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Is there anyway I could write to tempfile and include it in a command, and then close/remove it. I would like to execute the command, eg: some_command /tmp/some-temp-file.
Many thanks in advance.

import tempfile
temp = tempfile.TemporaryFile()
temp.write('Some data')
command=(some_command temp.name)
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up vote 22 down vote accepted

If you need a temporary file with a name you have to use the NamedTemporaryFile function. Then you can use temp.name. Read http://docs.python.org/library/tempfile.html for details.

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Make sure you flush the file before passing to some_command – balki Feb 22 '12 at 14:17
@balki or you can pass bufsize=0 to make it unbuffered. – Peter Wood Mar 24 at 17:59

Complete example.

import tempfile
with tempfile.NamedTemporaryFile() as temp:
    temp.write('Some data')
    command=(some_command temp.name)
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Just want to add that if the command is replaced by some Python code (like a function call) make sure you do temp.seek(0) so if that function tries to read the content it won't be empty handed. – Fortepianissimo Mar 19 '13 at 20:39
+1 for the use of with. Is there a reason why the examples in the documentation doesn't use with? – cbare Oct 1 '14 at 19:34
Make sure you consider this from the docs: "Whether the name can be used to open the file a second time, while the named temporary file is still open, varies across platforms (it can be so used on Unix; it cannot on Windows NT or later)." Note that using the with statement keeps the tempfile open when you're calling command, and as such your code's portability is impacted. – Jens Feb 17 '15 at 19:22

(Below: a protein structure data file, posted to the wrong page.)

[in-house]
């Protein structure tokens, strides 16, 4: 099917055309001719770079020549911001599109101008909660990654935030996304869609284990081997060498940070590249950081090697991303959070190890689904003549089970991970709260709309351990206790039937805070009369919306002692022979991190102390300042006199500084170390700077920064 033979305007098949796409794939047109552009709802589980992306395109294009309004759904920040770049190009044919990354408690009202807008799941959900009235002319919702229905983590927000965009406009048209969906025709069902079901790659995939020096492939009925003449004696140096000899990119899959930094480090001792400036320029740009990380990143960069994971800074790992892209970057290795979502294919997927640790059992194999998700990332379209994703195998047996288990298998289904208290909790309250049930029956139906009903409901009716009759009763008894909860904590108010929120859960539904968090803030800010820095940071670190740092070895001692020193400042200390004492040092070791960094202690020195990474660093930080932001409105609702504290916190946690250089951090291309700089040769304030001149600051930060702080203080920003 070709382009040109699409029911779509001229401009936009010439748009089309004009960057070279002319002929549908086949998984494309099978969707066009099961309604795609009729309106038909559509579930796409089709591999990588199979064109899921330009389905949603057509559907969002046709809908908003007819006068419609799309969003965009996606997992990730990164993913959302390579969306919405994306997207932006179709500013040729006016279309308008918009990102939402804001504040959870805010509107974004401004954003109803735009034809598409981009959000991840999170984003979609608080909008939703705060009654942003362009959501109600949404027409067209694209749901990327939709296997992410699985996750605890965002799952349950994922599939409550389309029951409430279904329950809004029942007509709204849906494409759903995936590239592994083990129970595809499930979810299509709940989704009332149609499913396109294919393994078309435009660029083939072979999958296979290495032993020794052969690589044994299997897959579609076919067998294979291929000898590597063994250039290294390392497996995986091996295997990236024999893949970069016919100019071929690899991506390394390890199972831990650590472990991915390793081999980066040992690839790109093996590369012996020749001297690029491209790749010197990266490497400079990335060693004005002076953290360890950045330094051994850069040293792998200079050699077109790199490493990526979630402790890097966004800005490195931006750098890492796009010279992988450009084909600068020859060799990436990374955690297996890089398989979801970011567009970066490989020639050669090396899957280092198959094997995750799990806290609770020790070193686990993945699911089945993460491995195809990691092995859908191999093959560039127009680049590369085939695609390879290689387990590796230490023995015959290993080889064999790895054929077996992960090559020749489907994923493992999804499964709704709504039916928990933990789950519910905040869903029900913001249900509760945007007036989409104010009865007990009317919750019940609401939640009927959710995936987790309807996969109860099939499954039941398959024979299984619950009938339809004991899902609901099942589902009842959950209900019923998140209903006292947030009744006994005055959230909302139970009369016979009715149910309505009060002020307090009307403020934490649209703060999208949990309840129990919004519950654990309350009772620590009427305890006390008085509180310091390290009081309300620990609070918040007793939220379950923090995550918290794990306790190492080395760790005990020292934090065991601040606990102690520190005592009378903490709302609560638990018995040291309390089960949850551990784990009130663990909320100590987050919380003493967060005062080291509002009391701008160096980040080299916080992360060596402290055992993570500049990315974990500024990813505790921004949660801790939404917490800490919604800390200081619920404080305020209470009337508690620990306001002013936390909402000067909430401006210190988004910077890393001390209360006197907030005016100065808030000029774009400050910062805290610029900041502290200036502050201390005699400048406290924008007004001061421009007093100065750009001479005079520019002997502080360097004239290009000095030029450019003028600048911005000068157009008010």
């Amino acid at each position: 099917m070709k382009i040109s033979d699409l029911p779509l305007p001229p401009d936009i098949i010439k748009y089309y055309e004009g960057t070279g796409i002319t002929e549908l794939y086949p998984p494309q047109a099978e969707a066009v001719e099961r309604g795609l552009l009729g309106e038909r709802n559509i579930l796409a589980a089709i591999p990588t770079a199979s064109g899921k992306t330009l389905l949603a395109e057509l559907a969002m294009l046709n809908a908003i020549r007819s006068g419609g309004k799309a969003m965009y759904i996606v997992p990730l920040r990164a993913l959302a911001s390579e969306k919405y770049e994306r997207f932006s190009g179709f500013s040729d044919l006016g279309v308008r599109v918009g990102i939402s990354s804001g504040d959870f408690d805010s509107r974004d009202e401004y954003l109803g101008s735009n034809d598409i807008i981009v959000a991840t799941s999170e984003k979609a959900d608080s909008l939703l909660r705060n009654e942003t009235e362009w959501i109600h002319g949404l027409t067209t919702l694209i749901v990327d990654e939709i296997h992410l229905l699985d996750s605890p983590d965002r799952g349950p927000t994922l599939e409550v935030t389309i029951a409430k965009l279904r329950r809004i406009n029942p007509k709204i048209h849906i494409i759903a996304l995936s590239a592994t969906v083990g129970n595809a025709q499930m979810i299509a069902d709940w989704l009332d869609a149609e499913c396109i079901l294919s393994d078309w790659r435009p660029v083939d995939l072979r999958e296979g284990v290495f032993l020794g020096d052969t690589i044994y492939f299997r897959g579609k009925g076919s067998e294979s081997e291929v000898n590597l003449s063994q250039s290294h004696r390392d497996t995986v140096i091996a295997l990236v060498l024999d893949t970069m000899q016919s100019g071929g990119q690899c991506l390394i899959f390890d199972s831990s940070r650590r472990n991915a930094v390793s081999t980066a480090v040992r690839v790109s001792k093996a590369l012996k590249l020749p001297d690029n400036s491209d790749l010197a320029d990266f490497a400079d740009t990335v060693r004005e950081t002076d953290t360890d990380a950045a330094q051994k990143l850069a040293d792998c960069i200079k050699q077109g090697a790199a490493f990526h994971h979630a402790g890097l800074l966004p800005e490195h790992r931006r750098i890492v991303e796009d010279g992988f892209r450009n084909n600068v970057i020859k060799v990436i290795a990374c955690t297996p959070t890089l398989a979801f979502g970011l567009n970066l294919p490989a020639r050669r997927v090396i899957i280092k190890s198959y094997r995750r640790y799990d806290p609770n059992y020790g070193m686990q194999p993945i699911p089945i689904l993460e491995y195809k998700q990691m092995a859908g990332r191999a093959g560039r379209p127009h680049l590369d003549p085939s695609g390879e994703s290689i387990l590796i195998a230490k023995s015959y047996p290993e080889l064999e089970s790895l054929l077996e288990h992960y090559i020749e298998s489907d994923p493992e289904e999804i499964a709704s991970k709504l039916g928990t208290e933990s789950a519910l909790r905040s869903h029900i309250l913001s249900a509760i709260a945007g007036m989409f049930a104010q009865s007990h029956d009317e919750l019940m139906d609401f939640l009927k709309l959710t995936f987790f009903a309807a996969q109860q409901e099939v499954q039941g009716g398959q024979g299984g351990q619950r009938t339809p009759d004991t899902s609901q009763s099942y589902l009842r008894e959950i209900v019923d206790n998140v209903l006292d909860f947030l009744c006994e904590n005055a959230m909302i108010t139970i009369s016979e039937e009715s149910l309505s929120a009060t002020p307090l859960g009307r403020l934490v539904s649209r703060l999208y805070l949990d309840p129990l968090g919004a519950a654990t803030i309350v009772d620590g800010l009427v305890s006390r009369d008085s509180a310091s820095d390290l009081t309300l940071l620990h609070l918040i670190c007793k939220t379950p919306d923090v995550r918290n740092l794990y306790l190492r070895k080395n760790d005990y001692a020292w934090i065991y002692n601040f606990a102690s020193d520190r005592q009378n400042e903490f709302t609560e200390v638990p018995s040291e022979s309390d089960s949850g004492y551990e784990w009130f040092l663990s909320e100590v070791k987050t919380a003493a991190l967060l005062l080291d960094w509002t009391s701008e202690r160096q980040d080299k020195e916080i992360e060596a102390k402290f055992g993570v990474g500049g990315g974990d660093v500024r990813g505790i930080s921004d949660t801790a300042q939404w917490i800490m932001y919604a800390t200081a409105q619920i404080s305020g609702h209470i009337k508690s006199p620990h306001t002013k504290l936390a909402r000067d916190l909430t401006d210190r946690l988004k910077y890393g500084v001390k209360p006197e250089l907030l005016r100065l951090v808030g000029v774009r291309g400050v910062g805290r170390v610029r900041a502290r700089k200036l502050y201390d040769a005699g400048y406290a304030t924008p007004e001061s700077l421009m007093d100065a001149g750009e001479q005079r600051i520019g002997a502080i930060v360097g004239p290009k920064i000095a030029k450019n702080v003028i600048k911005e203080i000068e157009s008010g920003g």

Try this:

import tempfile
import commands
import os

commandname = "cat"

f = tempfile.NamedTemporaryFile(delete=False)
f.write("oh hello there")
f.close() # file is not immediately deleted because we
          # used delete=False

res = commands.getoutput("%s %s" % (commandname,f.name))
print res

It just prints the content of the temp file, but that should give you the right idea. Note that the file is closed (f.close()) before the external process gets to see it. That's important -- it ensures that all your write ops are properly flushed (and, in Windows, that you're not locking the file). NamedTemporaryFile instances are usually deleted as soon as they are closed; hence the delete=False bit.

If you want more control over the process, you could try subprocess.Popen, but it sounds like commands.getoutput may be sufficient for your purposes.

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This answer (especially delete=False & close()) is key information for the Windows case. Thank you. – meowsqueak Jul 22 at 6:02

Use a NamedTemporaryFile and its member name instead. A regular TemporaryFile isn't even guaranteed to have a name, due to the way Unix filesystems work.

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You can try to compile that file and execute bytecode


But compiler was remove in Python 3.0

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